Send to

Choose Destination
Epilepsia. 2007 Jan;48(1):107-13.

Myoclonic status in nonprogressive encephalopathies: study of 29 cases.

Author information

Department of Neurology, Hospital de Pediatría Prof Dr. Juan P. Garrahan, Buenos Aires, Argentina.



Myoclonic status in nonprogressive encephalopaties (MSNE) is characterized by recurrence of long-lasting myoclonic status appearing in infants and young children with nonprogressive encephalopathy. Here, we describe the electroclinical features and evolution of MSNE.


Between February 1, 1990 and July 31, 2005, 29 patients who met diagnostic criteria of MSNE were enrolled in the study at our department and have been followed up to the present time.


Three main subgroups could be identified. The first subgroup of 18 patients presented myoclonic absences and rhythmic myoclonias. These were followed by a brief silent period related to a subcontinuous delta-theta activity involving the central areas, and rhythmic delta waves with superimposed spikes mainly involving the parietooccipital regions and often activated by eye closure. It was found in all children with a genetic etiology. The second subgroup included five patients showing a pattern characterized by inhibitory phenomena associated with a dystonic component and sudden irregular rapid lightning-like jerks. The EEG showed subcontinuous multifocal slow spike-waves, predominating in frontocentral regions. These patients are affected by a cortical malformation or the etiology is unknown. The third subgroup included six children who initially suffered from myoclonic absences. The status was initially characterized by subcontinuous generalized spike-wave-type paroxysms related to rhythmic myoclonia of face and limbs. After 1-3 weeks, the EEG showed sharp theta waves with very slow pseudorhythmic continuous spikes in the central regions and vertex. The etiology was found to be perinatal anoxic injury.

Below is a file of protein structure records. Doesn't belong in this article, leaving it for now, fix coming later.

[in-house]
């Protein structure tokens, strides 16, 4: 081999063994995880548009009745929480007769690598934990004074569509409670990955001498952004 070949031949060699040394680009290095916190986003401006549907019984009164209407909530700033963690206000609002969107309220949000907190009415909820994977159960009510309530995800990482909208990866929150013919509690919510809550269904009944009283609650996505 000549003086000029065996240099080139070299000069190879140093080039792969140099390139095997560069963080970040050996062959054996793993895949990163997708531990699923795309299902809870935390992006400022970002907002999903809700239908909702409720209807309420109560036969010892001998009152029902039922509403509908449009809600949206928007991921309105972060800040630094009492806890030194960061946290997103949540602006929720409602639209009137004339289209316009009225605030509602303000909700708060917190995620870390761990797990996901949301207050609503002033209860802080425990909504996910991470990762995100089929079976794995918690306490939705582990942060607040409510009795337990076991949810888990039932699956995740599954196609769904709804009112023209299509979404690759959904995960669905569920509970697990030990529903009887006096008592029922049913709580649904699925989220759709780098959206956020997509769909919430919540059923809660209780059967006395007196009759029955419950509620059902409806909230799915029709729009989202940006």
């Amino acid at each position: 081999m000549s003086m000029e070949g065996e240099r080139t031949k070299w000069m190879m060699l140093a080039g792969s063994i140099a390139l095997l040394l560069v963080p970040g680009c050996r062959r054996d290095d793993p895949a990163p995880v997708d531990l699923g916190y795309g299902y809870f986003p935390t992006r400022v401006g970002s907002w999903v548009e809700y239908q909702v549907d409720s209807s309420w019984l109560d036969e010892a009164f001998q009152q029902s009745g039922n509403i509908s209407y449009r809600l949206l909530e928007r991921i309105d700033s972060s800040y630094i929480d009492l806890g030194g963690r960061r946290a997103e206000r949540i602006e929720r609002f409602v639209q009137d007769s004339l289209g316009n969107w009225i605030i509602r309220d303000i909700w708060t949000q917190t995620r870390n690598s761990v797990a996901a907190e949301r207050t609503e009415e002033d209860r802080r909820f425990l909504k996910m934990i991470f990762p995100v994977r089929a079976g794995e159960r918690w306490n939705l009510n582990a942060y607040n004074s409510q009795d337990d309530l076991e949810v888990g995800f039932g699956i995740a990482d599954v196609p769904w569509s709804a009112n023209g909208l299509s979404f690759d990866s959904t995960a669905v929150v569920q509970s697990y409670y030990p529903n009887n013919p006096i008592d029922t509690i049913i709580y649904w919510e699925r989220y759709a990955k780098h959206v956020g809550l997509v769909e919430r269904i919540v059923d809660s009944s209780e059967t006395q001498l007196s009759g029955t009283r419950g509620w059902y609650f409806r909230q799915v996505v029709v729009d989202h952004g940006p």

MSNE should be considered as a new epileptic syndrome in the group of epileptic encephalopathy.

[Indexed for MEDLINE]
Free full text

Supplemental Content

Full text links

Icon for Wiley
Loading ...
Support Center